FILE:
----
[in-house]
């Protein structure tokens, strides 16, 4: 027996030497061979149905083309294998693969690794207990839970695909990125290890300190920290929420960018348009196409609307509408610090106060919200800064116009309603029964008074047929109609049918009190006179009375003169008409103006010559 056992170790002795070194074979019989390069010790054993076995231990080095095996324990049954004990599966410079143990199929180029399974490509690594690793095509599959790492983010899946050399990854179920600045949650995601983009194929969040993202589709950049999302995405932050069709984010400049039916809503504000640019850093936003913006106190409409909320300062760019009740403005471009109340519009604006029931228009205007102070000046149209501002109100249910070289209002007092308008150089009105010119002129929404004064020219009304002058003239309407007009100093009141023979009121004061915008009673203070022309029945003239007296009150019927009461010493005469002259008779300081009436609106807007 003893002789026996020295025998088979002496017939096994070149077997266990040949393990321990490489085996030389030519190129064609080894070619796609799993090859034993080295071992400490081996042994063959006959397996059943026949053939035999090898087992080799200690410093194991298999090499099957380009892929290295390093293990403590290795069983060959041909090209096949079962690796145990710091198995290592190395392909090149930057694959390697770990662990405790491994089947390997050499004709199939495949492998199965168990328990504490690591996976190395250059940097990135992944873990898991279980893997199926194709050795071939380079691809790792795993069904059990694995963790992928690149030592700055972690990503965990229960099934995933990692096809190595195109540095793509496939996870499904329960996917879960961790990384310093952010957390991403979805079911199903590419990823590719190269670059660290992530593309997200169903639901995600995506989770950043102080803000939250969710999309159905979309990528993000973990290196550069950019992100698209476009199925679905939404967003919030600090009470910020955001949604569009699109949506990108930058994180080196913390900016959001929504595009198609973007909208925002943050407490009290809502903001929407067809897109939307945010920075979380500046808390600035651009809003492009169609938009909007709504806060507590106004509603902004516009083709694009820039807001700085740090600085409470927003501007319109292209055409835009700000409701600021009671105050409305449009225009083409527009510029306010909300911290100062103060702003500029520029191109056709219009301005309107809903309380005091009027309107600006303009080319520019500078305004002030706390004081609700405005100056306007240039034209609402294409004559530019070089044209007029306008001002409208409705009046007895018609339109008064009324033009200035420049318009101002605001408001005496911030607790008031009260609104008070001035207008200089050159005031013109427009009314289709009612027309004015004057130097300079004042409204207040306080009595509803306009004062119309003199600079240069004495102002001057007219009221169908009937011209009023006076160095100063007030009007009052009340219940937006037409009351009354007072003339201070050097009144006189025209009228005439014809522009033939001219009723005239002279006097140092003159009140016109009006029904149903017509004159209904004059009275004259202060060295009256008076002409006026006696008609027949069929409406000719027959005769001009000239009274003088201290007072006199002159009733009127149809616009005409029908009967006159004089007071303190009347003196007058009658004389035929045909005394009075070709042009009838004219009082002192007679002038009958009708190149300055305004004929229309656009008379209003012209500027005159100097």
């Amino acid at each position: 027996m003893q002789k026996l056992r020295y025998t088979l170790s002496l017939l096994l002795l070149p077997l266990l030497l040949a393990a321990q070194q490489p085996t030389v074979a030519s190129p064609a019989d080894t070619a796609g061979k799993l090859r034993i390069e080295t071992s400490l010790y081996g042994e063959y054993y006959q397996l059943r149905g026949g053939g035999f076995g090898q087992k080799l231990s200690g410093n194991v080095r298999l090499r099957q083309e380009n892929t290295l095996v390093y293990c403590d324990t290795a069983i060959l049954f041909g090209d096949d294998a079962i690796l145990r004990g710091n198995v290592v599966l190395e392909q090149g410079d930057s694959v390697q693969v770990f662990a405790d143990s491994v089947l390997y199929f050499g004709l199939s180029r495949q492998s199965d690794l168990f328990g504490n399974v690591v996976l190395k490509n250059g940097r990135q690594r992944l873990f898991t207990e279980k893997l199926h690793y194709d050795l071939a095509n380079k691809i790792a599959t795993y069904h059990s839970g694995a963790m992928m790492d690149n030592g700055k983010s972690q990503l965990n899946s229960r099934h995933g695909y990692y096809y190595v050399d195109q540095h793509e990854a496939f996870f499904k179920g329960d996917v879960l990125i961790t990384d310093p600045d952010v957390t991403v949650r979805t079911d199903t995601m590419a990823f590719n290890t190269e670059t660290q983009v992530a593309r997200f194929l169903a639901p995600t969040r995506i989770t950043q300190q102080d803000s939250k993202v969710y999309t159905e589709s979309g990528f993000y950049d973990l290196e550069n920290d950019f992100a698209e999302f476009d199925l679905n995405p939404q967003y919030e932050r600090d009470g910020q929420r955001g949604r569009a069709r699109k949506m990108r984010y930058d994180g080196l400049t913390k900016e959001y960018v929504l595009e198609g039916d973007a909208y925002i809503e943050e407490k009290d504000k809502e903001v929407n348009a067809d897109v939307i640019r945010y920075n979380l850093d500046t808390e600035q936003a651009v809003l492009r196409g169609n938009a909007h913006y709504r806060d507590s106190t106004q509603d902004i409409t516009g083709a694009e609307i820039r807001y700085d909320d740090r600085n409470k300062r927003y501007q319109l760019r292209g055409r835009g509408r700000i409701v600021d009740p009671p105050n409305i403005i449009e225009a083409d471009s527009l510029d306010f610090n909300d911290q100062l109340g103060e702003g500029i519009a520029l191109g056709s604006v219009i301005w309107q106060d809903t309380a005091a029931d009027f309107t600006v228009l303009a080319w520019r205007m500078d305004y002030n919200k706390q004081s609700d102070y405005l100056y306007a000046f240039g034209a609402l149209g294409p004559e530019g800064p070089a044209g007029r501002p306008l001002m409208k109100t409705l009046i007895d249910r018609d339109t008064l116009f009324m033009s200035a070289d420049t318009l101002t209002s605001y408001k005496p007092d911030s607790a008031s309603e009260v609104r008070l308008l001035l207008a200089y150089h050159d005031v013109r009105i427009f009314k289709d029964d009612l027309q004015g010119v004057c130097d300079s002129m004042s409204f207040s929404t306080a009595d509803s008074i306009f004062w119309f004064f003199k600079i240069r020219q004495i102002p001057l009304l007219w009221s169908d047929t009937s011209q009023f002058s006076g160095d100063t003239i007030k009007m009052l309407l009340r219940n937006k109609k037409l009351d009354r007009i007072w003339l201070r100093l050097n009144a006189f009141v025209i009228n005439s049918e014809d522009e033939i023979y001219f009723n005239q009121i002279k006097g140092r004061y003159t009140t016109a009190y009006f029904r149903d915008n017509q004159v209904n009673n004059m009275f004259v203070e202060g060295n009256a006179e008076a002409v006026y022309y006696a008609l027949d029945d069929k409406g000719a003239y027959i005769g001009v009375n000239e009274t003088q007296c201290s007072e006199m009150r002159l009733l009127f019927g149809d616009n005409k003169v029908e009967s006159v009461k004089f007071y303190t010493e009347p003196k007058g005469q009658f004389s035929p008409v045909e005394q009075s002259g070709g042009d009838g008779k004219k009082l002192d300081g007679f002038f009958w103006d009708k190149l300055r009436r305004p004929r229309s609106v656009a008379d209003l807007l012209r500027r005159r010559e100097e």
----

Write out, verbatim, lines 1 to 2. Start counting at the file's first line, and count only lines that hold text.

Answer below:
[in-house]
């Protein structure tokens, strides 16, 4: 027996030497061979149905083309294998693969690794207990839970695909990125290890300190920290929420960018348009196409609307509408610090106060919200800064116009309603029964008074047929109609049918009190006179009375003169008409103006010559 056992170790002795070194074979019989390069010790054993076995231990080095095996324990049954004990599966410079143990199929180029399974490509690594690793095509599959790492983010899946050399990854179920600045949650995601983009194929969040993202589709950049999302995405932050069709984010400049039916809503504000640019850093936003913006106190409409909320300062760019009740403005471009109340519009604006029931228009205007102070000046149209501002109100249910070289209002007092308008150089009105010119002129929404004064020219009304002058003239309407007009100093009141023979009121004061915008009673203070022309029945003239007296009150019927009461010493005469002259008779300081009436609106807007 003893002789026996020295025998088979002496017939096994070149077997266990040949393990321990490489085996030389030519190129064609080894070619796609799993090859034993080295071992400490081996042994063959006959397996059943026949053939035999090898087992080799200690410093194991298999090499099957380009892929290295390093293990403590290795069983060959041909090209096949079962690796145990710091198995290592190395392909090149930057694959390697770990662990405790491994089947390997050499004709199939495949492998199965168990328990504490690591996976190395250059940097990135992944873990898991279980893997199926194709050795071939380079691809790792795993069904059990694995963790992928690149030592700055972690990503965990229960099934995933990692096809190595195109540095793509496939996870499904329960996917879960961790990384310093952010957390991403979805079911199903590419990823590719190269670059660290992530593309997200169903639901995600995506989770950043102080803000939250969710999309159905979309990528993000973990290196550069950019992100698209476009199925679905939404967003919030600090009470910020955001949604569009699109949506990108930058994180080196913390900016959001929504595009198609973007909208925002943050407490009290809502903001929407067809897109939307945010920075979380500046808390600035651009809003492009169609938009909007709504806060507590106004509603902004516009083709694009820039807001700085740090600085409470927003501007319109292209055409835009700000409701600021009671105050409305449009225009083409527009510029306010909300911290100062103060702003500029520029191109056709219009301005309107809903309380005091009027309107600006303009080319520019500078305004002030706390004081609700405005100056306007240039034209609402294409004559530019070089044209007029306008001002409208409705009046007895018609339109008064009324033009200035420049318009101002605001408001005496911030607790008031009260609104008070001035207008200089050159005031013109427009009314289709009612027309004015004057130097300079004042409204207040306080009595509803306009004062119309003199600079240069004495102002001057007219009221169908009937011209009023006076160095100063007030009007009052009340219940937006037409009351009354007072003339201070050097009144006189025209009228005439014809522009033939001219009723005239002279006097140092003159009140016109009006029904149903017509004159209904004059009275004259202060060295009256008076002409006026006696008609027949069929409406000719027959005769001009000239009274003088201290007072006199002159009733009127149809616009005409029908009967006159004089007071303190009347003196007058009658004389035929045909005394009075070709042009009838004219009082002192007679002038009958009708190149300055305004004929229309656009008379209003012209500027005159100097």